Why we cannot afford to let farmers lose | The Daily Star
12:00 AM, May 25, 2019 / LAST MODIFIED: 01:14 AM, May 25, 2019

Why we cannot afford to let farmers lose

Amid the extreme suffering of farmers caused by the low price for paddy, the government has said that it can do nothing about it.

There is now a surplus of rice reserve in the country and there was a bumper harvest of boro this year—as a result, prices are almost half the cost of production.

Even after this, 200,000 tonnes of rice were imported through government and private channels over the past 10 months. And 380,000 tonnes are in the import pipeline.

The suffering of farmers was worsened by a manpower crisis for harvesting paddy in the fields and high cost of labour—along with the bumper harvest and low price of paddy in the local market. And this even led to a frustrated farmer recently setting fire to his field.

If the farmers lose out in such a big way, will they be encouraged to farm paddy in the coming years to feed the more than 16 crore people in our country? When everyone is talking about what farmers are going through in Bangladesh, there is a good example of how farmers can be saved from such ordeals just next door in West Bengal.

However, before looking at that, it is important to remember that India is one of the largest rice producers in the world. And the Indian government has given a number of incentives to its farmers over the years to protect them. Yet, it was only recently that farmers were marching towards Delhi in protest. And according to Indian government statistics, a total of 36,320 farmers committed suicide between 2014-16. Which means that every day, 33 farmers committed suicide in India during that period. Whereas Bangladeshi farmers, in comparison, are in a very good position. Even though newspaper reports suggest that the reason behind farmer suicide in India was quite unique—droughts, bad weather, water crisis were among the main reasons. And farmers not getting fair prices for their products has been a rarity there.

Nevertheless, India has a “Commission for Agricultural Costs and Prices (CACP)”, which is an organisation under the agricultural ministry that advises the government on Minimum Support Price (MSP) for Kharif and Rabi seasons to incentivise farmers and ensure adequate food grain is produced in the country. Minimum Support Price is the price at which the government purchase crops from farmers. And is an important part of India’s agricultural pricing policy.

As of now, the CACP recommends MSPs of 23 commodities and the price is announced at the beginning of the sowing season of the crops.

The Indian government adopted this system after the food shortage of the mid 1960’s. In the CACP committee, there are two representatives from among the farmers who also play a direct role in fixing price of agricultural products.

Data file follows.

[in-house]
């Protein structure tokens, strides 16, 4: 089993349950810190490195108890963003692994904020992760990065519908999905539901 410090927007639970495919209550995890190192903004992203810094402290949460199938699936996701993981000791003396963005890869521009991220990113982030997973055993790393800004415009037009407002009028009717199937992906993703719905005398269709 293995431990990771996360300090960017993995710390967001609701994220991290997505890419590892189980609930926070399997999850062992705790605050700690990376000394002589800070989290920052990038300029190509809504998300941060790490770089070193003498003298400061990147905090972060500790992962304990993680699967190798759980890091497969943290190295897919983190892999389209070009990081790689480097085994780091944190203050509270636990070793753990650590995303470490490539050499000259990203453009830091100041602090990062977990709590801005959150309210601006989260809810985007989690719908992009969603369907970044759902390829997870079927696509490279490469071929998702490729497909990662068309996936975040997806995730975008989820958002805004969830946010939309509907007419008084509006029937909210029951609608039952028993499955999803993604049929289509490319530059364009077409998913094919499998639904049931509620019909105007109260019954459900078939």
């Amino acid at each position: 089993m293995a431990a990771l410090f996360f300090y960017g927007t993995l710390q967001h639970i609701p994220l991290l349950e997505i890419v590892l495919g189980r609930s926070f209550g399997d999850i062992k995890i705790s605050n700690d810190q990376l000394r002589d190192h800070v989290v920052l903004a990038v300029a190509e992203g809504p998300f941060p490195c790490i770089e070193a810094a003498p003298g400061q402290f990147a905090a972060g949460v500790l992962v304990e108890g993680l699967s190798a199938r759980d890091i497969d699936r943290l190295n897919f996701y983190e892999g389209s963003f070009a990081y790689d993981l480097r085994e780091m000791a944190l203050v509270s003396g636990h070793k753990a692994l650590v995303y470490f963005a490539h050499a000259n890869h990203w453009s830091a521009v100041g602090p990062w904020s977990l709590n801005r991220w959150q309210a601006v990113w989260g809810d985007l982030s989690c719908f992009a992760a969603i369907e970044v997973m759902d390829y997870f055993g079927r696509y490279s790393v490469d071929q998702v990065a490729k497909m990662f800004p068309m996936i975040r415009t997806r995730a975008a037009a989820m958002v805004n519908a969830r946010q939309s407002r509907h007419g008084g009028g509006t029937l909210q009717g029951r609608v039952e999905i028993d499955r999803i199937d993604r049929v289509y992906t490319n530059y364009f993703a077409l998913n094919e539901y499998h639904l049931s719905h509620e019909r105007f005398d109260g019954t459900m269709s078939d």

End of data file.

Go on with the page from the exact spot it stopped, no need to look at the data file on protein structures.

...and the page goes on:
According to media reports, in the current Boro season, the West Bengal government had aimed to procure 52 lakh tonnes of paddy out of a total production of 2.5 crore tones in the state. The State has allocated around 8,500 crore rupees for paddy procurement. The minimum support price (MSP) announced by the authorities for paddy this season is 1,750 rupees a quintal, when the market price is at 1,450-1,500 rupees. The West Bengal government also said it could go for higher procurement as the market price is low.

Now, we can look back at what is happening here in Bangladesh.

The government announced that it will procure paddy from April 25, but in reality, it started procurement from the middle of this month. The government also announced that it will procure 1.5 lakh tonnes of paddy from farmers and 10 lakh tonnes of rice from millers.

The government of West Bengal procured the lion share of its total paddy from farmers while the Bangladesh government announced it will do the opposite. As the government of West Bengal procured a huge amount of paddy directly from farmers, it has greater control of prices and the overall rice market, while the Bangladesh government barely has any because it purchased only a negligible amount from farmers.

If the government of West Bengal can protect the interest of its farmers, then why can’t the government of Bangladesh? It is time for our policymakers to consider forming a commission similar to the Indian CACP—comprising of representatives from farmers to protect them.

Recently, there was a post that went viral on social media. In it was a picture of a slogan written on the T-shirt of a rickshaw puller, which was, “Korbo na ar dhan chash, dekhbo tora ki khash” (We will not cultivate paddy anymore, and then we will see what you eat).

This is not a mere slogan, but is an indirect threat and a dangerous indication. Today, it may be the farmers who are suffering. But if we remain inactive in the face of it, then it will be us who will be the sufferers in the days ahead. If farmers lost interests in growing rice for sale and did so only for their own consumption, then it’s us who would be its worst victims. That’s why we should be careful and act before it’s too late.

 

Mohammad Al-Masum Molla is Senior Staff Correspondent, The Daily Star.

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